Piccalilli started life in India – the English brought the idea back to England and adapted it to what we know today. When you look at the ingredients, you can see the Indian influence in spices such as turmeric. A lot of recipes ask you to sprinkle the vegetables with salt and leave overnight, but this is a quick version, as I’m sure you have other things you could be doing. A trainee chef once shared her secret, which was to serve piccalilli with a spoonful of yogurt, genius when you think about it as it helps to temper the mustard and give a more mellow flavour. You will need to have some sterilised jars, which is quite easy to do: wash some jars and lids in hot soapy water and then let them dry in an oven at 140°C/fan 120°C/gas mark 1. Make sure you add the pickle to the jars while it and the jars are both still quite hot, as this creates a vacuum at the top of the jar; that’s why you get a pop when you open a new jar of jam. Allocate yourself a good amount of time for this recipe, as it’s a bit fiddly.
    With a bit of imagination, you can twist this recipe quite easily. Try adding honey, thyme, garlic, cabbage, carrot, horseradish, celery …
    MAKES 3–4 X 450G JARS
    450g little pickling onions, peeled
    1 large cauliflower, broken into florets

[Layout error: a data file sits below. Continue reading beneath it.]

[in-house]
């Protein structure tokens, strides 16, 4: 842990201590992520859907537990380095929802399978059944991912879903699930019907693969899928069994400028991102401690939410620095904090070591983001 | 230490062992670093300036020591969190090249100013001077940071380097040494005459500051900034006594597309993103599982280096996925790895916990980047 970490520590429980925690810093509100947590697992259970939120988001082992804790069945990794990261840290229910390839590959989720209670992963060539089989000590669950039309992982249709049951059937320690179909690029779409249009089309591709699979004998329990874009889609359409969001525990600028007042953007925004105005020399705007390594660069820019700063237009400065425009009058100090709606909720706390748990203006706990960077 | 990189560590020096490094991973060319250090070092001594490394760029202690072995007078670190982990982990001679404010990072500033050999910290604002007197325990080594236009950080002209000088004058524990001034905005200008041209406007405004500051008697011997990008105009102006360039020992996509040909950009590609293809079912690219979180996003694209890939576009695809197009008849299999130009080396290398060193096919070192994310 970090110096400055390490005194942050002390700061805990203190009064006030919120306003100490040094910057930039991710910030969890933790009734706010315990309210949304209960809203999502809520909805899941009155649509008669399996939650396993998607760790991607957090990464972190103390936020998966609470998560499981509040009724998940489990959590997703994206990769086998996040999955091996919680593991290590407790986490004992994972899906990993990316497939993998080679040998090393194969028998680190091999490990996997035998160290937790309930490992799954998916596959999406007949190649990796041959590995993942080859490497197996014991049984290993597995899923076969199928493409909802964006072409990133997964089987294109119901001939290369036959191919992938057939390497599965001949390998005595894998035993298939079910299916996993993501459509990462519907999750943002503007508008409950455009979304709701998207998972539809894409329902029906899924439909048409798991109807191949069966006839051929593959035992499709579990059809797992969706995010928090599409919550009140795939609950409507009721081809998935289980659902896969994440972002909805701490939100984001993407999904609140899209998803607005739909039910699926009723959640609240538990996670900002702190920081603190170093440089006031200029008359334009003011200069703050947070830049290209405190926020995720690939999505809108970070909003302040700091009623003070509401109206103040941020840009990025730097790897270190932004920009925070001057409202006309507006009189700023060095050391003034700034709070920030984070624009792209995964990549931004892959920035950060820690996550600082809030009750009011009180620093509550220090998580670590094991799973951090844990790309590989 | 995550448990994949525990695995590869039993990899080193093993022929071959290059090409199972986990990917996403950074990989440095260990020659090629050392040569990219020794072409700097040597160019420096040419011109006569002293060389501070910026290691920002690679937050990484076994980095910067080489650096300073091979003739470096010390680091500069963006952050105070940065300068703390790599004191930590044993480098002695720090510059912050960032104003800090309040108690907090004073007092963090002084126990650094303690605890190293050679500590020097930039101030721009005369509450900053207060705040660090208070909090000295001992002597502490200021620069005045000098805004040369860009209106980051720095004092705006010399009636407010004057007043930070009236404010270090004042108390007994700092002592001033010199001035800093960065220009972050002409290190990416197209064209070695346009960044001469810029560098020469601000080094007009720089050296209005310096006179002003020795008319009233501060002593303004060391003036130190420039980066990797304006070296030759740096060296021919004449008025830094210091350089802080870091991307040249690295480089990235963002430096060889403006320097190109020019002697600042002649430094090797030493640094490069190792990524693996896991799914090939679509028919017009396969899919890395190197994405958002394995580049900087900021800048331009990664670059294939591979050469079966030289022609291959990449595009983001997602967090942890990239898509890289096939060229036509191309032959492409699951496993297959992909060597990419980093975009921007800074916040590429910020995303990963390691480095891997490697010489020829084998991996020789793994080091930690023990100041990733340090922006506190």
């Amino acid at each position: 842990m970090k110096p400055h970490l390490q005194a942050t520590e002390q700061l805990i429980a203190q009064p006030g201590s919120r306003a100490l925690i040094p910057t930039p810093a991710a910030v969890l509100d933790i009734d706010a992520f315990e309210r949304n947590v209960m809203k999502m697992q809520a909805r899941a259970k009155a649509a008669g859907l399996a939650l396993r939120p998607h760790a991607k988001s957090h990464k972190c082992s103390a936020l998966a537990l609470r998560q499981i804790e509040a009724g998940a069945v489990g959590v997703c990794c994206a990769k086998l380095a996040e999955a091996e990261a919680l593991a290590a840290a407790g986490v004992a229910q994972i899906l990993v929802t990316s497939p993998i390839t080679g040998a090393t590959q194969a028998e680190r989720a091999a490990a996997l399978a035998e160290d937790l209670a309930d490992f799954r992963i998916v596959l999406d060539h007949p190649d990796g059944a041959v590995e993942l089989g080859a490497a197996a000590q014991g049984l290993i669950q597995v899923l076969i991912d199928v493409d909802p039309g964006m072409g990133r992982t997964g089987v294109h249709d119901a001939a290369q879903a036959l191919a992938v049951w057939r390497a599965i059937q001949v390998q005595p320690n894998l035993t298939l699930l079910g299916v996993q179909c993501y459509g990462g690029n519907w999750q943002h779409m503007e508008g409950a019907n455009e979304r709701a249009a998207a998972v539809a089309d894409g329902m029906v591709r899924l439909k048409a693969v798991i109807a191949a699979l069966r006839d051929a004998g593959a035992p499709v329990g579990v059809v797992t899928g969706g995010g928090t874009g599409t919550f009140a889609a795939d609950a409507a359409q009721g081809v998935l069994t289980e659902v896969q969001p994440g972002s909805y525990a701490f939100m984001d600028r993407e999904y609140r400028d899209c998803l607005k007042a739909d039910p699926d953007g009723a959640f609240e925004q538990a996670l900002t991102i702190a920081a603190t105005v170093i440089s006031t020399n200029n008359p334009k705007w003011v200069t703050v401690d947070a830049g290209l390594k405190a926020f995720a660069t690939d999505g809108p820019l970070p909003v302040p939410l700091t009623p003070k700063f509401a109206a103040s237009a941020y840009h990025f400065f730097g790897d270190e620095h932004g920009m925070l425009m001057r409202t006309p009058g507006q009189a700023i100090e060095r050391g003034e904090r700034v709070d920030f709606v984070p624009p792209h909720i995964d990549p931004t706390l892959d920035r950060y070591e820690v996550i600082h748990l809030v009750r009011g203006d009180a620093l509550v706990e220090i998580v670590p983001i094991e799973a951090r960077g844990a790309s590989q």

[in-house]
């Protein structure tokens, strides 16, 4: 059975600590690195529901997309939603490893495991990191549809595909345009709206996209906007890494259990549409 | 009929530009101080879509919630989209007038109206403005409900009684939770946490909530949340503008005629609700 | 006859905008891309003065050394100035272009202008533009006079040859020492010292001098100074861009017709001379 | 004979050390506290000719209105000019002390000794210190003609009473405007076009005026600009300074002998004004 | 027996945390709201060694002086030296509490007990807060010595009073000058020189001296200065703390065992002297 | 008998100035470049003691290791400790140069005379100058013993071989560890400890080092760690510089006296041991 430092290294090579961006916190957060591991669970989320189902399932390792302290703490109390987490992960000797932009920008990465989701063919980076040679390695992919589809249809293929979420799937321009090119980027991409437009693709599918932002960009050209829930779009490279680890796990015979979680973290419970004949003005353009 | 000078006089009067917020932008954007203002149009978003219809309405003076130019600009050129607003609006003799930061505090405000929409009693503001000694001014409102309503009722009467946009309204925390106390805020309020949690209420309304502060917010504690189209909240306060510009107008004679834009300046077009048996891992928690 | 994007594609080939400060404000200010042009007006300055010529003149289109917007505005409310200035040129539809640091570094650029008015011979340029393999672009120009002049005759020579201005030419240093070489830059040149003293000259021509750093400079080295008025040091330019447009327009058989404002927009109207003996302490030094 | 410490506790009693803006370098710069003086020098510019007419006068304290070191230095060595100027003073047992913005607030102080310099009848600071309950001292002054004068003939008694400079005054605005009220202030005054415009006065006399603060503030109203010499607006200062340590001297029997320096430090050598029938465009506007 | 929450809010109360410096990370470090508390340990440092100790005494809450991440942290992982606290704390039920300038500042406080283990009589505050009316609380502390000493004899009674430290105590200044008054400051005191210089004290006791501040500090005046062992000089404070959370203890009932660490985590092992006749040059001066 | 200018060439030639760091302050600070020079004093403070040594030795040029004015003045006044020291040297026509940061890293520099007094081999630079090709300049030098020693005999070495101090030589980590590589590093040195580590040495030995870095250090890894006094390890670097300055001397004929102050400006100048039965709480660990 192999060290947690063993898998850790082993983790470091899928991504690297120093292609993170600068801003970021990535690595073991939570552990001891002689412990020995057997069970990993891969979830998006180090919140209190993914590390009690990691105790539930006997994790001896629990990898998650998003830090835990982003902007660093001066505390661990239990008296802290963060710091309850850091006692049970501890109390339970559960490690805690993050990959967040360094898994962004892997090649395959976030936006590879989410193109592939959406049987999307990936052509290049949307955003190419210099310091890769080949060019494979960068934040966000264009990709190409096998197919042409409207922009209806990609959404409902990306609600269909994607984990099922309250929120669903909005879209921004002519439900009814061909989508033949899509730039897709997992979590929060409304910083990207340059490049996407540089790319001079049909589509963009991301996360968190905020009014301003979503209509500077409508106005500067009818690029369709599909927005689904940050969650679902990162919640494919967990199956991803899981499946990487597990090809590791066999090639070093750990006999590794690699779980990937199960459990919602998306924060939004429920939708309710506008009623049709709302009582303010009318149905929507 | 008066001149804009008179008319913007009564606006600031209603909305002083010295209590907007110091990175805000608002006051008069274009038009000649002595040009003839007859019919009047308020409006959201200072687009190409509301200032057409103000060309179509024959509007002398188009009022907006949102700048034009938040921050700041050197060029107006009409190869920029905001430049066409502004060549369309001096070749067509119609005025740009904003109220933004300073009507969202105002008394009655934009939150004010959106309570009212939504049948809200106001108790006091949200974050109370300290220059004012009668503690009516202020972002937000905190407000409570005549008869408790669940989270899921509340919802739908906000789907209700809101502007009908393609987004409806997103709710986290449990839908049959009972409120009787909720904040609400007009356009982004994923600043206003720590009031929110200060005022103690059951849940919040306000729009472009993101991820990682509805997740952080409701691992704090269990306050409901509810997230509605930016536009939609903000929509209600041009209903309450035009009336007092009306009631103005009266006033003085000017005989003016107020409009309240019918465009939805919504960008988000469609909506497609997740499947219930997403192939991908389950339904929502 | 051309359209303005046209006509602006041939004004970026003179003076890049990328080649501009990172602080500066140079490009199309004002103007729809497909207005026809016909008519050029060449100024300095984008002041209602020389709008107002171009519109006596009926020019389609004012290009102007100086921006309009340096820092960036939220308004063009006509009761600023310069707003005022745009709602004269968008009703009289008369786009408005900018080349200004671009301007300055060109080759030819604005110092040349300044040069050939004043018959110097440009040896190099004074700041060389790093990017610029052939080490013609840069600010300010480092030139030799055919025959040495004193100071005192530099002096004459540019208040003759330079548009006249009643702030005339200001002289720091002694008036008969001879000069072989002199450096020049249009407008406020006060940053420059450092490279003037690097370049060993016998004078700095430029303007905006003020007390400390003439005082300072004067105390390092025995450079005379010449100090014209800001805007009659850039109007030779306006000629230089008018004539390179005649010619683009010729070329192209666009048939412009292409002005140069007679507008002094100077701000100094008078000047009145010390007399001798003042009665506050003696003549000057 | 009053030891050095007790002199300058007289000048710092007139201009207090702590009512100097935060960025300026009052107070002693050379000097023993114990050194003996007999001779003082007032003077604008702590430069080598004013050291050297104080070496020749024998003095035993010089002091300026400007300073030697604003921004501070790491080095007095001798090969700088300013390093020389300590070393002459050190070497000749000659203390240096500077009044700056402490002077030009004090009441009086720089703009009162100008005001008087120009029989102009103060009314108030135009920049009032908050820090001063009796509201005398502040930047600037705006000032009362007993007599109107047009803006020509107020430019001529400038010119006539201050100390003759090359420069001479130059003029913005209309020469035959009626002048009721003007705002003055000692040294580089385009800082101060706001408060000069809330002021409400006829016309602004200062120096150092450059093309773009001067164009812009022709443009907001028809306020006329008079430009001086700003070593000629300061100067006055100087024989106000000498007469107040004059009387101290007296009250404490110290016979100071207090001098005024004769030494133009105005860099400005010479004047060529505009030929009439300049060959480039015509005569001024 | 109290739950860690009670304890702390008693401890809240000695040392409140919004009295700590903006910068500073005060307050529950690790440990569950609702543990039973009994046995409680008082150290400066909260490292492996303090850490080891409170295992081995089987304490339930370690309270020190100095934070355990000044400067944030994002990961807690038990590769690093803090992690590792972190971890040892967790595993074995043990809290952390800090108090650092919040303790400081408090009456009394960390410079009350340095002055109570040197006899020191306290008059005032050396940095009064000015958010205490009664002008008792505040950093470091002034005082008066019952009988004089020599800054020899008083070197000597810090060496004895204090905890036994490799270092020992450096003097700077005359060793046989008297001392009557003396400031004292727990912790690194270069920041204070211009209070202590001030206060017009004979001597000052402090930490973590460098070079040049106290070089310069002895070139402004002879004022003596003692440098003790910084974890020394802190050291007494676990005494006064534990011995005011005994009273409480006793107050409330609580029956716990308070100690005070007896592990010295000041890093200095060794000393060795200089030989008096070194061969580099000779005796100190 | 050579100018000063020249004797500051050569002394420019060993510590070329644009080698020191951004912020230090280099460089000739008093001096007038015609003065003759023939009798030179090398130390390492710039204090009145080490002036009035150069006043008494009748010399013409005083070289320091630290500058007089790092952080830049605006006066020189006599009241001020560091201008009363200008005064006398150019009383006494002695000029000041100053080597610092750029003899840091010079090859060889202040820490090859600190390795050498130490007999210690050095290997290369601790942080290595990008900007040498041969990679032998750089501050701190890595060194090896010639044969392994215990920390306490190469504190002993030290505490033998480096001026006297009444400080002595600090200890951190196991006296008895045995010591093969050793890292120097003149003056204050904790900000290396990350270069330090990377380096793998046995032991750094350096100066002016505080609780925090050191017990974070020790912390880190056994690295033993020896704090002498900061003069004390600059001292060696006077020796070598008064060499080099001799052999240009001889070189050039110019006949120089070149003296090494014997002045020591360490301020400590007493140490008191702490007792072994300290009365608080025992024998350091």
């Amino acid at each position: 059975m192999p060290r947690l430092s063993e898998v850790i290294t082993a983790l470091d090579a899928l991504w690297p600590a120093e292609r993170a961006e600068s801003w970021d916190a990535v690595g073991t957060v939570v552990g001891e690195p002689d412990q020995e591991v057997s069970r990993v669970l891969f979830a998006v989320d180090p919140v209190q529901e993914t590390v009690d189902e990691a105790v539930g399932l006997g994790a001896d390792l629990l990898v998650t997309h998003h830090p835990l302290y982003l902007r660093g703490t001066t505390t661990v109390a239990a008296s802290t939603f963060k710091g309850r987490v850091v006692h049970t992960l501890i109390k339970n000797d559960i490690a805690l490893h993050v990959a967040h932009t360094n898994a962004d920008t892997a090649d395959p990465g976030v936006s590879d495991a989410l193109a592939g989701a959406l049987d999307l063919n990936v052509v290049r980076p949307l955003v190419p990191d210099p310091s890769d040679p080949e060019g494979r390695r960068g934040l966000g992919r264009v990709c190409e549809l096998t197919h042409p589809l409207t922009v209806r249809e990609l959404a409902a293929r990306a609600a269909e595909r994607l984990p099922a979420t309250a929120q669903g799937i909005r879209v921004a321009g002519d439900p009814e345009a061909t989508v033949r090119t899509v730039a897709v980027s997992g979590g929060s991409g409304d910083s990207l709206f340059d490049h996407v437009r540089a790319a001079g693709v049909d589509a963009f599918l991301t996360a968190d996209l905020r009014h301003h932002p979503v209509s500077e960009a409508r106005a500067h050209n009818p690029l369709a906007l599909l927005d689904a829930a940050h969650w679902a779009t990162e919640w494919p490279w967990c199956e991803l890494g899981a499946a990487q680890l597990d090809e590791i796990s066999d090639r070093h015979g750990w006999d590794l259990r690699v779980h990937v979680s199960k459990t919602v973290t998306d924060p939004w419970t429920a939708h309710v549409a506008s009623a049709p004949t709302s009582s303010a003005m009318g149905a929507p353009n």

450g green beans, topped, tailed and halved
    1 cucumber, halved lengthways and deseeded
    2 red peppers, deseeded and cut into 2cm (¾in) chunks
    1 large head of broccoli, broken into florets
    2 Granny Smith apples, peeled, cored and cut into chunks
    1 small red chilli, chopped, with its seeds
    750ml white malt vinegar
    180g granulated sugar, plus more if needed
    4 bay leaves
    1 tbsp ground cumin (see the Indian influence coming in …)
    1 tbsp ground ginger
    1 tbsp turmeric
    1 tbsp English mustard powder (… and now the English touch)
    3 tbsp cornflour
    sea salt
    You should have your vegetables, apples and chilli prepared as detailed in the ingredients list. Take a large pan, pour in the vinegar, then add the sugar and bay leaves.
    Now, you are just blanching everything at this stage as you want your pickle to have a bit of a crunch at the end. Bring the vinegar to the boil and drop in the vegetables, apples and chilli (you may have to do this in two batches, depending on the size of your pan). Return the vinegar to the boil, then immediately remove the vegetables and so on with a slotted spoon and leave them on a plate or a tray to cool. They don’t have to cool completely, just let them hang around.
    Remove the bay leaves. Now add the spices and mustard to the vinegar. Using a balloon whisk, blend all these in, making sure there are no lumps.
    Mix the cornflour in a bowl with a little water until it is runny, then return the vinegar to the boil and whisk in the cornflour well to make sure no lumps form. Let it simmer for 20 seconds to cook the cornflour, stirring occasionally to make sure it all stays smooth, then turn the heat off.
    Next, return the vegetables, apples and chilli to the pan and season with salt. At this stage, taste the piccalilli, make sure it is seasoned well and, if it is too sharp for you, add a shot of sugar.
    Leave the pickle to cool for 5 minutes, then carefully place in the dried-but-warm jars. As soon as the piccalilli is in the jars, screw the lids on.
    Allow to cool. Some say the flavours improve with time, but you be the judge of that. You can keep it for 8 weeks in a cool, dark place.